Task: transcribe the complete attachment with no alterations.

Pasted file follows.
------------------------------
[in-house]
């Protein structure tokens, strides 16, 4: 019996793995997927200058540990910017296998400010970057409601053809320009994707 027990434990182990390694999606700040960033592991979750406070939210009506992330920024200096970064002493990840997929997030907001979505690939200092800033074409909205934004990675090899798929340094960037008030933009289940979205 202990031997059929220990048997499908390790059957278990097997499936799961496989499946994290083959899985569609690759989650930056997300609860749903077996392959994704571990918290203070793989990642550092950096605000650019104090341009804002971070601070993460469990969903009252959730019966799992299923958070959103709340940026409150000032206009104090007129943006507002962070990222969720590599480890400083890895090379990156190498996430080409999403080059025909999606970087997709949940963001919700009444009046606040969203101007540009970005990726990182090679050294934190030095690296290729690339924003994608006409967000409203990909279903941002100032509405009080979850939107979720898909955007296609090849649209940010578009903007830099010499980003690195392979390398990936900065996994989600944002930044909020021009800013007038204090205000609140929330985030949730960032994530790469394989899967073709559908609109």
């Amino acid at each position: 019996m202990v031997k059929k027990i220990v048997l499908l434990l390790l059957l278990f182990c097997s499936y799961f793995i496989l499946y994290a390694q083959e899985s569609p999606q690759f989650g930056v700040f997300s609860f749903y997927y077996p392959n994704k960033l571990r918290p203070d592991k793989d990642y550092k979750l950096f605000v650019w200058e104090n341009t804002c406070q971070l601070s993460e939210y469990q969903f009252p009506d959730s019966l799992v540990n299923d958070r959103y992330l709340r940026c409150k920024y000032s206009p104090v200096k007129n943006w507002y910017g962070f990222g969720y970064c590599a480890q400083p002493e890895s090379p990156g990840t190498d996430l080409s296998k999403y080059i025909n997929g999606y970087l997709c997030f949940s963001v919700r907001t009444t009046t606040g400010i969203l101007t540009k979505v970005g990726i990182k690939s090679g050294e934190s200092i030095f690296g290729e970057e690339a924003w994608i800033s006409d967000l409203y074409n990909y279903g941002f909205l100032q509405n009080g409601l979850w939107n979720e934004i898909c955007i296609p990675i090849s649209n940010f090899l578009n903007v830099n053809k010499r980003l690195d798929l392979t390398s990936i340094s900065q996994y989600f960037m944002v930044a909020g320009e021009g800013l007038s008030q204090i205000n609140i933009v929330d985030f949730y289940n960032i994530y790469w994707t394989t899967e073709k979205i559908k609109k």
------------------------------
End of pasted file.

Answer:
[in-house]
């Protein structure tokens, strides 16, 4: 019996793995997927200058540990910017296998400010970057409601053809320009994707 027990434990182990390694999606700040960033592991979750406070939210009506992330920024200096970064002493990840997929997030907001979505690939200092800033074409909205934004990675090899798929340094960037008030933009289940979205 202990031997059929220990048997499908390790059957278990097997499936799961496989499946994290083959899985569609690759989650930056997300609860749903077996392959994704571990918290203070793989990642550092950096605000650019104090341009804002971070601070993460469990969903009252959730019966799992299923958070959103709340940026409150000032206009104090007129943006507002962070990222969720590599480890400083890895090379990156190498996430080409999403080059025909999606970087997709949940963001919700009444009046606040969203101007540009970005990726990182090679050294934190030095690296290729690339924003994608006409967000409203990909279903941002100032509405009080979850939107979720898909955007296609090849649209940010578009903007830099010499980003690195392979390398990936900065996994989600944002930044909020021009800013007038204090205000609140929330985030949730960032994530790469394989899967073709559908609109």
């Amino acid at each position: 019996m202990v031997k059929k027990i220990v048997l499908l434990l390790l059957l278990f182990c097997s499936y799961f793995i496989l499946y994290a390694q083959e899985s569609p999606q690759f989650g930056v700040f997300s609860f749903y997927y077996p392959n994704k960033l571990r918290p203070d592991k793989d990642y550092k979750l950096f605000v650019w200058e104090n341009t804002c406070q971070l601070s993460e939210y469990q969903f009252p009506d959730s019966l799992v540990n299923d958070r959103y992330l709340r940026c409150k920024y000032s206009p104090v200096k007129n943006w507002y910017g962070f990222g969720y970064c590599a480890q400083p002493e890895s090379p990156g990840t190498d996430l080409s296998k999403y080059i025909n997929g999606y970087l997709c997030f949940s963001v919700r907001t009444t009046t606040g400010i969203l101007t540009k979505v970005g990726i990182k690939s090679g050294e934190s200092i030095f690296g290729e970057e690339a924003w994608i800033s006409d967000l409203y074409n990909y279903g941002f909205l100032q509405n009080g409601l979850w939107n979720e934004i898909c955007i296609p990675i090849s649209n940010f090899l578009n903007v830099n053809k010499r980003l690195d798929l392979t390398s990936i340094s900065q996994y989600f960037m944002v930044a909020g320009e021009g800013l007038s008030q204090i205000n609140i933009v929330d985030f949730y289940n960032i994530y790469w994707t394989t899967e073709k979205i559908k609109k």